Scout’s Farewell

Back in August of 2005 I was blogging at my little blog and had decided I was going to quit blogging. Then Katrina hit. I was compelled to continue blogging. After more than 3 years of blogging primarily about the recovery in New Orleans, I have come around full circle to that decision to quit political blogging. I find I don’t have much to say anymore…at least I wouldn’t say it any better than many others do.

I am not a writer, or pundit, or journalist (citizen or otherwise). I am just an American who felt strongly about the necessity of this country to right the wrong that had been done to the Gulf Coast and in particular New Orleans. I believed and still do believe that it is a moral imperative and that in not doing so we, as a country, as a community, risk losing our soul. I would submit that as a society we lost our moral compass when bodies were allowed to remain in the streets of N.O. for days and weeks, or in homes for months and even a year in some cases, as the powers that be argued over who would foot the bill to recover the remains of the victims of the flooding of New Orleans. There is something very wrong when such a thing can occur in a great nation. It is that issue that kept me blogging about New Orleans when many had moved on and moved me to question and look deeper, for if we were failing at such a basic level, what other failures were occurring I wondered. Of course time would reveal many failures and limited successes on our part as a nation and that is what I attempted to chronicle.

After a year I realized that chronicling was the word that best explained what I was doing. Early on I admit I had hoped my blogging could perhaps bring change but after a year I knew that was folly, hubris and naivety on my part. I had wanted to do more, always more. But as is so often the case when we seek to give, we find wereceive so much more than it would even have occurred to us to be possible. That was the case for me and I am forever grateful to so many for that.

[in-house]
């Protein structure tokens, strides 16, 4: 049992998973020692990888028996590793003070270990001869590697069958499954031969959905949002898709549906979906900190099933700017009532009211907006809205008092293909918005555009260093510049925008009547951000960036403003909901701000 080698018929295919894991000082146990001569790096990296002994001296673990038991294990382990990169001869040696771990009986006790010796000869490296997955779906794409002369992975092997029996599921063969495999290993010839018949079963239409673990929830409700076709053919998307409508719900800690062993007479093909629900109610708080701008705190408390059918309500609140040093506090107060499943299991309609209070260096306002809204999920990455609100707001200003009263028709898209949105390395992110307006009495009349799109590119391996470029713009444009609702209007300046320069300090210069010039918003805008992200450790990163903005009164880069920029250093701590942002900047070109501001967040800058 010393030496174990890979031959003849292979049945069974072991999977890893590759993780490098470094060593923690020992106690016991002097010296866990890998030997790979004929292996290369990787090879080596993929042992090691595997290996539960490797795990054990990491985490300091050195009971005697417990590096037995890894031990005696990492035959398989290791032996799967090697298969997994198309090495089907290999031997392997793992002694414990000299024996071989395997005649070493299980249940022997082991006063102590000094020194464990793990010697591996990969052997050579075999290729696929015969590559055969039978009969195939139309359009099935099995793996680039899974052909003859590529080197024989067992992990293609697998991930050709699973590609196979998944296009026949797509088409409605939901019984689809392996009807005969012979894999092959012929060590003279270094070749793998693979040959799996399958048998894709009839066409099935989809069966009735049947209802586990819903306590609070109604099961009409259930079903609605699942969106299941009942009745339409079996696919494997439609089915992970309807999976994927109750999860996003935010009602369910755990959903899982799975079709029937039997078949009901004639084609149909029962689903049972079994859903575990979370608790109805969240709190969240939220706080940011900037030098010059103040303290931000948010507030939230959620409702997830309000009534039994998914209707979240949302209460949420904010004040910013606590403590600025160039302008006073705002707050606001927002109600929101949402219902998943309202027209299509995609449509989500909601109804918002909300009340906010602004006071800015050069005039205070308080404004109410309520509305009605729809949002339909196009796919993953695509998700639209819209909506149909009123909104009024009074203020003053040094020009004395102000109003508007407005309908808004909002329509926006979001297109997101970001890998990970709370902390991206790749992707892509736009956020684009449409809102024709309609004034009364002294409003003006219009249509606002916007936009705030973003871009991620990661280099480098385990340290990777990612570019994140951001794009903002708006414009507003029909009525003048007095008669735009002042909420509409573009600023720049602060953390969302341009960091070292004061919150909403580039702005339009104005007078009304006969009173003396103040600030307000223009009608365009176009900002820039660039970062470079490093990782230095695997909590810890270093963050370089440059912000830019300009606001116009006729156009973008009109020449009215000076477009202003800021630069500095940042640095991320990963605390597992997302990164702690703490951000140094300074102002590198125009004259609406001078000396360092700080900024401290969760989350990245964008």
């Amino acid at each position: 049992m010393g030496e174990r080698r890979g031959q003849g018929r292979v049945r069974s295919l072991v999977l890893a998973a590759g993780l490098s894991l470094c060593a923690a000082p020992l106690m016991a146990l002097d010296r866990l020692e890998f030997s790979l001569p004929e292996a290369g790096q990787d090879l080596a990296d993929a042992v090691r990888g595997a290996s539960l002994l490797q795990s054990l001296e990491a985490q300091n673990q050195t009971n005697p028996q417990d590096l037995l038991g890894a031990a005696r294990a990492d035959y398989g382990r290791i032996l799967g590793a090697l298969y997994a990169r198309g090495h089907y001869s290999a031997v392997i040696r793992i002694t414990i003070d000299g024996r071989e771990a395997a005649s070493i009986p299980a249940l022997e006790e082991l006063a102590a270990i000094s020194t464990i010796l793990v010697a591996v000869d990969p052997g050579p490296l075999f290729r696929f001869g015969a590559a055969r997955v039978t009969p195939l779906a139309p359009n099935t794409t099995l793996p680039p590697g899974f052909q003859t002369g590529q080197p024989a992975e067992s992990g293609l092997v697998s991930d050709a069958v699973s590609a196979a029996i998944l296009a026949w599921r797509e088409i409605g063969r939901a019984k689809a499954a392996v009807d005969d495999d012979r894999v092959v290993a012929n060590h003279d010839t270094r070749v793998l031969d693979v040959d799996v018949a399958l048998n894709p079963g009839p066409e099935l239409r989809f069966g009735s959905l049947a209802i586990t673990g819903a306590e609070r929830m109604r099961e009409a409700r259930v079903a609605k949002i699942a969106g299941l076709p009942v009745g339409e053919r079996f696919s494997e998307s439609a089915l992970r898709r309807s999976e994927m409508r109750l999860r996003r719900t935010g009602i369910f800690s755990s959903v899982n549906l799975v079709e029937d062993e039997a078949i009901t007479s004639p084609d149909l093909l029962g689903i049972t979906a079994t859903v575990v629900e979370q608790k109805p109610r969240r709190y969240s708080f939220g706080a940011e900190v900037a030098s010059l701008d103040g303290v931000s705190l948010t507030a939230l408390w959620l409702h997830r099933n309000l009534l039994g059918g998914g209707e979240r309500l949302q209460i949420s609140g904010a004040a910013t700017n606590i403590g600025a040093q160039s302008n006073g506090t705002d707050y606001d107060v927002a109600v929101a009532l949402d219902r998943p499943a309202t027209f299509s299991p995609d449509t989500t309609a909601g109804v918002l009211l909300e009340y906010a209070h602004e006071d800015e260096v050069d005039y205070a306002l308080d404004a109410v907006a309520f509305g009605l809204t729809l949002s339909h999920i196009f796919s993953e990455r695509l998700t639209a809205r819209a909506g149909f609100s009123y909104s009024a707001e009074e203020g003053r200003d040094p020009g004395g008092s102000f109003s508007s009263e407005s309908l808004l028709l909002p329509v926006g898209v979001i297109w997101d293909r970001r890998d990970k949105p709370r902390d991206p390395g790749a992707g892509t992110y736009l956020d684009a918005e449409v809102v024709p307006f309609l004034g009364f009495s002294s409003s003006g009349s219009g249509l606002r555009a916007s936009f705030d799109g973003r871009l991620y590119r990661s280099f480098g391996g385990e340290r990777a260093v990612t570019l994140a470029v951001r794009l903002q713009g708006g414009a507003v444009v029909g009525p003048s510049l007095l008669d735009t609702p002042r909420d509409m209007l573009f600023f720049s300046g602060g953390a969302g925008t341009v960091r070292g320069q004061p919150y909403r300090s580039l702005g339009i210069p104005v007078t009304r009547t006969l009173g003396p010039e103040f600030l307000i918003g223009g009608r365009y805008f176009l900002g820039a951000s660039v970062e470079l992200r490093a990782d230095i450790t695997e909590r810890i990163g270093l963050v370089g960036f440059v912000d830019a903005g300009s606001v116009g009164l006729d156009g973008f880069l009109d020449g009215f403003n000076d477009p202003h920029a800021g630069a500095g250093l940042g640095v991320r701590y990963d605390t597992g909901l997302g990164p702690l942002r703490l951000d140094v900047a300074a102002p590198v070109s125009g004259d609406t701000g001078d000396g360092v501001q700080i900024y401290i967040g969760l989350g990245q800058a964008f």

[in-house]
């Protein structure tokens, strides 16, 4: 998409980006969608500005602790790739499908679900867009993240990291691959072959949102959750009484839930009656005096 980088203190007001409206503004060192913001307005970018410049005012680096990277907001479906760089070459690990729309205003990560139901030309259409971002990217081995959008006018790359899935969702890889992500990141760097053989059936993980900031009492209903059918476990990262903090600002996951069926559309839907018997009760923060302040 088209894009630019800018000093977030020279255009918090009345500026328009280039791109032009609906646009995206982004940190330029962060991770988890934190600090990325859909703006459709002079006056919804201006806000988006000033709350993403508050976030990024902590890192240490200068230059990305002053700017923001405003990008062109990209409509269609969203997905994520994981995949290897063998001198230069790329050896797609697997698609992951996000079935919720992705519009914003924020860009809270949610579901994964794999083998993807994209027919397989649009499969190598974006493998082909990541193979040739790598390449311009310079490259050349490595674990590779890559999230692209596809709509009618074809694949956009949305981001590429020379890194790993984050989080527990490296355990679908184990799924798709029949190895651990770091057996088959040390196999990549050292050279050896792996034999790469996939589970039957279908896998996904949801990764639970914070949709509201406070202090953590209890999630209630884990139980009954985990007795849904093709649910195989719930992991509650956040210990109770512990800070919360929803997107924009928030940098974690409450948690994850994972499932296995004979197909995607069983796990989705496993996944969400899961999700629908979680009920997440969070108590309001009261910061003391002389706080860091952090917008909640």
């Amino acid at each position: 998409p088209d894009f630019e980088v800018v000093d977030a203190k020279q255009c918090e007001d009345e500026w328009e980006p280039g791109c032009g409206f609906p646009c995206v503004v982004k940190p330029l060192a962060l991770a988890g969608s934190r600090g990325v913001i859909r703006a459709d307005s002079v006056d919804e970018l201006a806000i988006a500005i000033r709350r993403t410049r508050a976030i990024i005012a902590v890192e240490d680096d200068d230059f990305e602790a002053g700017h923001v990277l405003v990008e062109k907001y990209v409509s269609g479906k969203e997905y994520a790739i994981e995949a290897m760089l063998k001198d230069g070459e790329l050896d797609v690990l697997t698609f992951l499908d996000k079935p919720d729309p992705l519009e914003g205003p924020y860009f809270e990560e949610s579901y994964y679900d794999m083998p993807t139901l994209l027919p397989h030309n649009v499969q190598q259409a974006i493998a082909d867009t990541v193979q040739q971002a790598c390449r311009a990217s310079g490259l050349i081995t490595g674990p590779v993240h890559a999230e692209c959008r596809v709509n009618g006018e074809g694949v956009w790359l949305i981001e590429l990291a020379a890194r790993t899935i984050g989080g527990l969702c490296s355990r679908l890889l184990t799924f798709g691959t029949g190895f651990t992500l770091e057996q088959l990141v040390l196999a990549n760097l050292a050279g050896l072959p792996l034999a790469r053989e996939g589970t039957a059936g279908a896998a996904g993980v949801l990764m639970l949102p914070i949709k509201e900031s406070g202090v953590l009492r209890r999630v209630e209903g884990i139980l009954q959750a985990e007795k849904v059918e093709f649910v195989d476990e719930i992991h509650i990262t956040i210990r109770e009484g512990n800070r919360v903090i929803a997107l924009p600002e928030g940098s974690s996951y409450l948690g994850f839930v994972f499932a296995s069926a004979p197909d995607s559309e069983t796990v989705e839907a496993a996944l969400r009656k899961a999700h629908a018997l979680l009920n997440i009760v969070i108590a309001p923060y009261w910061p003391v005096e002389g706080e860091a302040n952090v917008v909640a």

I made many trips to New Orleans over the past years. I was given the opportunity to witness the people of New Orleans lift their city from ruin…out of love. Because it has been their doing…when often they waited and waited for help, fought against the misunderstanding and falsehoods, became the pawn in political fights, faced the sting of abandonment and worse. They taught me so much about what community is and that it is worth fighting for. I unabashedly admire them and I came to love their city.

I was in New Orleans a few weeks ago and this trip was purely for pleasure. As I rode the St Charles Avenue street car line for the first time I thought …this was what it was for…to have this moment, this experience, one so rich in history and so unique in the American experience. I was relaxing and enjoying New Orleans for perhaps the first time post Katrina. I thought though my work hadn’t come close to achieving what I naively had once hoped for, I hoped now that in some small way my work could be seen as anattempt atsupport of what they have done. I hadn’t changed anything but I hoped that perhaps my blogging efforts had helped them feel not soalone.If I achieved that I guess that is pretty good.

Witnessing their love for their city made me look anew at my own. I realized how much I had taken for granted here. I find myself now falling in love with my own local and am better for it. I had wanted to move to New Orleans yet this journey instead brought me home.

Finally I have been graced with wonderful friendships which will last a lifetime. It was lb0313 who invited me, a stranger, into her home. I can never thank her adequately for the many experiences and all she has shown me, but thank her once again I will. Thank you dear friend.